House rules are a staple of card and board games, and Uno is no exception. Recently with friends, we played some games of Uno, observing a common house rule:
House Rule 1. A player who incorrectly calls ‘Uno’ must draw two cards.1 (Each player must allow the number of cards in their hand to be clearly visible.)
On this occasion, we also applied another common house rule, described in the 2008 Uno rules as part of ‘Seven-O Uno’:
House Rule 2. A player who plays a ‘7’ must trade their hand with another player of their choice.
Finally, we introduced a somewhat quirky house rule, similar to ‘Jump-In Uno’ but without a ‘jump-in’ element:
House Rule 3. A player can play multiple cards of the same number, regardless of colour, at once. (For example, if the top card on the discard pile is a blue 4, a player could play a blue 6, red 6 and green 6 all at once.)
Individually, these house rules are quite reasonable, and each varies the game in some interesting way. However, in combination, these rules prove to be disastrous.
Under this combination of house rules, a sneaky player could, on every single turn, deliberately incorrectly call ‘Uno’, thereby amassing a large number of cards in their hand under House Rule 1. Were this to be the only house rule, this would simply be a terrible strategy – the potential to pick up some useful cards would be vastly outweighed by the number of additional useless cards amassed.
However, under this strategy, it is overwhelmingly likely that the player will draw some number of 7s. In conjunction with House Rule 2, this makes the strategy somewhat more appealing. If House Rules 1 and 2 were to be the only house rules, though, this still would be a poor strategy. Yes, the player could play a 7 and hand their giant hand to another player, but with that would also come a high probability of giving that player another 7 as part of that hand, thereby giving the advantage to that other player instead!
In combination with House Rule 3, though, everything comes together. Using House Rule 3, all of the 7s could be played at the same time, therefore eliminating the possibility of giving another player a 7.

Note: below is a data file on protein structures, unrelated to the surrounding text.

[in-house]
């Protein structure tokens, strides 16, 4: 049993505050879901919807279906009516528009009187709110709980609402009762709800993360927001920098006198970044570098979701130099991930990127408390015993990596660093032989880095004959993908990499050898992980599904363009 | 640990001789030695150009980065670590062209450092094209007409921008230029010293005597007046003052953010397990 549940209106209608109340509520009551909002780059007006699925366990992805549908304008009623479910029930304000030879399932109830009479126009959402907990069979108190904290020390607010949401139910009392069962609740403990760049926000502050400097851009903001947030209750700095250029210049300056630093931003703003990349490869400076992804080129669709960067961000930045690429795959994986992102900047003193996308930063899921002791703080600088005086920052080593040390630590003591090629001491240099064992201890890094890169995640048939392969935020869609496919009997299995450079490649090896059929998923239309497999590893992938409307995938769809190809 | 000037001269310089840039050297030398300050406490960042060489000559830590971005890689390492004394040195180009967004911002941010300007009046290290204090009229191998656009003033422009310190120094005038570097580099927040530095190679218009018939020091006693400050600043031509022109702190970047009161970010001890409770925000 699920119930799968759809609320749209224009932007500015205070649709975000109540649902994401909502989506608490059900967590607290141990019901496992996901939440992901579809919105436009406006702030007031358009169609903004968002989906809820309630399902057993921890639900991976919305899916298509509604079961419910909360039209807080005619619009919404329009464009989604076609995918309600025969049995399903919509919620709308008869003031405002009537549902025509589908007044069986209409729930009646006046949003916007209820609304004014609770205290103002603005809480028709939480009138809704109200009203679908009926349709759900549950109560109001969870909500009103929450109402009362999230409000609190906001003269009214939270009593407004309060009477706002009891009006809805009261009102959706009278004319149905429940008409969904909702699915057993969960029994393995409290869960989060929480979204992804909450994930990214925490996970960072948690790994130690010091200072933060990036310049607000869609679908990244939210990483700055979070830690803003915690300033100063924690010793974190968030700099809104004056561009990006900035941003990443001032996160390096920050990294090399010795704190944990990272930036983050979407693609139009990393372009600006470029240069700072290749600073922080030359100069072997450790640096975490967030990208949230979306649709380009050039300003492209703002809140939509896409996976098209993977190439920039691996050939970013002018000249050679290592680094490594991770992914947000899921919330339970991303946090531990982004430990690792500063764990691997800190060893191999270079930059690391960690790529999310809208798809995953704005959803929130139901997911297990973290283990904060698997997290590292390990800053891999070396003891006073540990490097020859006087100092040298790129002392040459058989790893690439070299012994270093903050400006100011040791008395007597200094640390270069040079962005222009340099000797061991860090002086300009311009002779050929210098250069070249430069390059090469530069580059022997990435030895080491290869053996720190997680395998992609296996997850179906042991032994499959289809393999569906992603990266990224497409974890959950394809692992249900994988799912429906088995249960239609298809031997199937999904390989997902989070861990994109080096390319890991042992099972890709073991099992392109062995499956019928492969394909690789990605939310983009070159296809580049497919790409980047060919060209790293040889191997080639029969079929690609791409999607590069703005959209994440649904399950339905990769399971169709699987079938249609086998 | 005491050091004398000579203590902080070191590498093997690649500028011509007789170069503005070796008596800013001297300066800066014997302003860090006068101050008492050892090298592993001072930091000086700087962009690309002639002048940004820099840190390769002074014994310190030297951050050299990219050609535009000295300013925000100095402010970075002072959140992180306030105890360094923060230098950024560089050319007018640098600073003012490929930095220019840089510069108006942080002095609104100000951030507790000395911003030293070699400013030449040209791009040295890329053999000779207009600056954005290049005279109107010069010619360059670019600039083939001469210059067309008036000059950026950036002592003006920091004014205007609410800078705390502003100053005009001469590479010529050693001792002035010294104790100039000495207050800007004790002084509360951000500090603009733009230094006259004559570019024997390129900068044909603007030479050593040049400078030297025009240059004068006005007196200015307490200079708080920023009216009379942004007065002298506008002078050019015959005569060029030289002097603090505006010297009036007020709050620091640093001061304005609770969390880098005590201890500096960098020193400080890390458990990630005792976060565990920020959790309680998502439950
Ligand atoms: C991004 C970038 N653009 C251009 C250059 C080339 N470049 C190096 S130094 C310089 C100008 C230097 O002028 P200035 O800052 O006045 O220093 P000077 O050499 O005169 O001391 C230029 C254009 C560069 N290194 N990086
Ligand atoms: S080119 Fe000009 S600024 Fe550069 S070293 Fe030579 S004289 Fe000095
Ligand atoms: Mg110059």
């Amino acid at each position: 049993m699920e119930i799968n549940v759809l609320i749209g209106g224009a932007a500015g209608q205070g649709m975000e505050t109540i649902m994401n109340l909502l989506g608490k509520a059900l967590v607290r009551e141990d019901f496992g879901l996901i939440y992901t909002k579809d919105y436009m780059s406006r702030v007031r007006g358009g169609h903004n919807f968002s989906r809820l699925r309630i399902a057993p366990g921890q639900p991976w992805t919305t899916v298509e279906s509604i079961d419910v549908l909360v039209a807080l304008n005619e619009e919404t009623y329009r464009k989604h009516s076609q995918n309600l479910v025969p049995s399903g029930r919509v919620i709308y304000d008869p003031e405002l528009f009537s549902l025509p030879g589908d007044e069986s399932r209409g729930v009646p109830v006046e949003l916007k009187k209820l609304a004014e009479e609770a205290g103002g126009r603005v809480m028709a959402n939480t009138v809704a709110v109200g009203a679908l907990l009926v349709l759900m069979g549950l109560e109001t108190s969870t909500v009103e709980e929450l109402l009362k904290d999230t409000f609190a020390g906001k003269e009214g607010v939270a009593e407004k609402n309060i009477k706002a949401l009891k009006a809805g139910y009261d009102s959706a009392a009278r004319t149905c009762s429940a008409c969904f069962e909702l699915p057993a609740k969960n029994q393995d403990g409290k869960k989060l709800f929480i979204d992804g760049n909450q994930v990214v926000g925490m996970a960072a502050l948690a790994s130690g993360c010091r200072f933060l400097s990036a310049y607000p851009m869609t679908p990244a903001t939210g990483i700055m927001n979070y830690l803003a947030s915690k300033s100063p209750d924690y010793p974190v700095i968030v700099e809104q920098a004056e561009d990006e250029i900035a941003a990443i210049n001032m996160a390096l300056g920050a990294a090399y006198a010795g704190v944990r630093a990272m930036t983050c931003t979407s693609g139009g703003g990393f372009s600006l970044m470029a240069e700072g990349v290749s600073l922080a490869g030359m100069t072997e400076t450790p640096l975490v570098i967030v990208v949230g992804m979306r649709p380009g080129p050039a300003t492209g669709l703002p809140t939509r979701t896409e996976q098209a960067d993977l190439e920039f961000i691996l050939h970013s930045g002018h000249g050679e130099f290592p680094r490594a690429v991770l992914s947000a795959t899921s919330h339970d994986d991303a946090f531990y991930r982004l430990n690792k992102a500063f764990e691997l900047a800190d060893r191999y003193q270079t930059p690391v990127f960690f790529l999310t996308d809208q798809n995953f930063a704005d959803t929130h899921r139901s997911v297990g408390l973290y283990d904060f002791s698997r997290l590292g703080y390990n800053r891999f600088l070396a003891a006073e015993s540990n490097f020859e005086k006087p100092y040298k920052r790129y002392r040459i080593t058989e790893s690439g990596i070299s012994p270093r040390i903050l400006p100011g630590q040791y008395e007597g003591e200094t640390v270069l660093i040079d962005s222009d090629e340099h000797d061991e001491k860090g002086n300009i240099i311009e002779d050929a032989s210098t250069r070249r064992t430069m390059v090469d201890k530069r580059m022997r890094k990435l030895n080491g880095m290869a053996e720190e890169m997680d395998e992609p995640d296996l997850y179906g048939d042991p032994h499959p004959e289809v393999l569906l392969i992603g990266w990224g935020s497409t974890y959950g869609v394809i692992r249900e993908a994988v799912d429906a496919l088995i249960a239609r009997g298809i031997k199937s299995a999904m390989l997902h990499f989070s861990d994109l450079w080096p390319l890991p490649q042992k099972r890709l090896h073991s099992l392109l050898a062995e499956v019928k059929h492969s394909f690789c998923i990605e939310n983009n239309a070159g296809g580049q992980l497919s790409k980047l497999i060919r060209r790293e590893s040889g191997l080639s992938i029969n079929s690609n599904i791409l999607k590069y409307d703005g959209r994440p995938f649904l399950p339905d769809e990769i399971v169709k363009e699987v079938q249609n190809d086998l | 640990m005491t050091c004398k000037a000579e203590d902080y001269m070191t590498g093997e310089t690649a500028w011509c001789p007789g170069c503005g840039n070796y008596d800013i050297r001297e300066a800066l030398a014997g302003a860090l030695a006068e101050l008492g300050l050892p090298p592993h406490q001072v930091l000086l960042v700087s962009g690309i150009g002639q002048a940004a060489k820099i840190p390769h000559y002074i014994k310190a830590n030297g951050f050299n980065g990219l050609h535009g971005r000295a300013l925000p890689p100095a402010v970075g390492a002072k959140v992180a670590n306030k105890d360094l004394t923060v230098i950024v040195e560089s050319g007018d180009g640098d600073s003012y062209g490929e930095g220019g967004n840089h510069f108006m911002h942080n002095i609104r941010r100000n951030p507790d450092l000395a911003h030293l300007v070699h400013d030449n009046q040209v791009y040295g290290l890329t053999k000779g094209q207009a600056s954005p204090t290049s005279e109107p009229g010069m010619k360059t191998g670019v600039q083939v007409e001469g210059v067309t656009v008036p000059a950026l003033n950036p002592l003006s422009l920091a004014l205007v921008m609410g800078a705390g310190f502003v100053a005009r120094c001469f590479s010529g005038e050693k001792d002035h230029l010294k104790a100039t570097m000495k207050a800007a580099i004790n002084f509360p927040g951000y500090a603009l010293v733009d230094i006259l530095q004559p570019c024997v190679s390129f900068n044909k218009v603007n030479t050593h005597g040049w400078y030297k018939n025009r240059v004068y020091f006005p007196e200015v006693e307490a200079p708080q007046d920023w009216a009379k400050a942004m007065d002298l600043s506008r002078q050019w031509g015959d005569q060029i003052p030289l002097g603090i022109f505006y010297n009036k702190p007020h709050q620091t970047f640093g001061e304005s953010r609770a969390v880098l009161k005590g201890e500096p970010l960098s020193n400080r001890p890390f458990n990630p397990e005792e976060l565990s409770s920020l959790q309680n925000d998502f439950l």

By using these rules in combination, the player can amass a large number of cards (including 7s), wait until the end of the game, play all the 7s at once, and swap their entire hand with someone close to winning, leaving the victim with nothing particularly useful.
On their own, the house rules were harmless enough, and even in some combinations would not have changed the game significantly. But putting all three together introduced a new failure mode that none of them were susceptible to individually. Even though each house rule behaved well on its own, they did not behave well when combined.
This is an example of what Taylor Hornby (DefuseSec) calls ‘reasoning by Lego’, and has serious implications for more than just Uno (in the linked case, cryptography). The analogy is that, if we consider each house rule to be a Lego brick, then just because each brick is individually structurally sound, it does not necessarily mean that when we join the bricks together the overall structure will be sound. We must adopt systems thinking and consider not only the parts in isolation, but also how those parts interact with each other as part of a greater whole.